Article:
be received into luceme, chirory, or clover, Sheep that are kept in inclosures, and on which they will be maintained till the particularly in a woodland country, should clearing of the stubble; and thus, with the be examined twice every day, to guard offal of the barn and the corn fields, and the against injury to them from the fly, which plants and roots just mentioned, the whole in twenty-four hours after having struck year will be amply provided for. In sumsometimes produces incurable disease. The mer meal must be mixed with water for most efficacious treatment on this subject the sows as they pig, and in winter boiled is, after parting the wool wherever the roots, peas, and oats should be given to the maggots are found, and picking them out young ones. Dairy wash is a capital addiwith a knife, to scrape a small quantity of tion to this mixture. The sows should be white lead among the wool, so that it may permitted to pig but twice a year, in April be carried evenly down to the wound. Re- and August. When great with pig, they gular and minute inspection will prevent must be carefully secluded from the boars,

and shut up about a fortnight beforehand in of every species, must have access to gravel the stye; and while pigging, it is of extreme and grass. Their cheapest food consists of consequence that no one approaches them, boiled potatoes, on which it appears that or is even seen looking at them, as in this they can be supported and fattened, withcase they will often devour their farrow, out the aid of any corn. Where numbers After a week from this period, they should of them are kept upon a farm, if permitted for a few hours in the day have the freedom to go at large, they will often do considerof the yard, which will be a great relief able injury both in the fields and barn-yard, from total confinement. Winter pigs, if not besides which they will be extremely exkept with great attention, are found less pro- posed to the attacks of vermin, and will lose fitable than others. Milk and whey may so a considerable number of their eggs. A usefully be applied to them, that perhaps no full-grown hen continues in her prime for other mode of their application is equally ad- three years, and may be supposed in that vantageous; and the best process for wean time to lay 200 eggs, which number, howing them is by giving these articles to them ever, by warmth and nourishment, might be mixed np with peas-soup, though the latter greatly exceeded. alone will answer well. When three or four The quality and size of the Norfolk turmonths old, nothing is better for them than keys are superior to those of any other part clover: turnips alone will not be proper, of the kingdom. They are fed almost enbut corn should be added to them. Carrots tirely with buck-wheat, which, perhaps, may and potatoes will keep them well till their account for their excellence, and are bred full growth. Malt grains, if easily and by almost every little farmer in the county. cheaply to be procured, are highly to be re When young, they demand perpetual attencommended.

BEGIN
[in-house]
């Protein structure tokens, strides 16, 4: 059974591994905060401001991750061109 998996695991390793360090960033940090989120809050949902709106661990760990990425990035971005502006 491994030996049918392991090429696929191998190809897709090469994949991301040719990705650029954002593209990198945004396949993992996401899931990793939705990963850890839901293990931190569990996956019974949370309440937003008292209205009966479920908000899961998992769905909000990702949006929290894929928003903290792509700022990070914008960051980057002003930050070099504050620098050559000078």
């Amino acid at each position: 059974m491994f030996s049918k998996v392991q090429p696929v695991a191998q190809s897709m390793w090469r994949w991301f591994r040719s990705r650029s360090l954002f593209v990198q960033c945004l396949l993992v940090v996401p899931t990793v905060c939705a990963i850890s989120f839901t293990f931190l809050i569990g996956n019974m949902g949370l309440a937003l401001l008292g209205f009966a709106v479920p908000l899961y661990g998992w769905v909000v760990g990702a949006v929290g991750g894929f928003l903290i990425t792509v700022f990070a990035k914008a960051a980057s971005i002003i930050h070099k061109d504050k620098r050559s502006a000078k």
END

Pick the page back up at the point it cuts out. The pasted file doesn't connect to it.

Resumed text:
tion, and must be fed with alum curds and With a view to fattening hogs, the corn chopped onions, and the expense attending employed should be ground into meal, and their management and food can be compenin the proportion of five bushels to 100 gal- sated only where broods are tolerably suclons of water should be mixed in large cis- cessful, and the prices high. terns: the mixture should for three weeks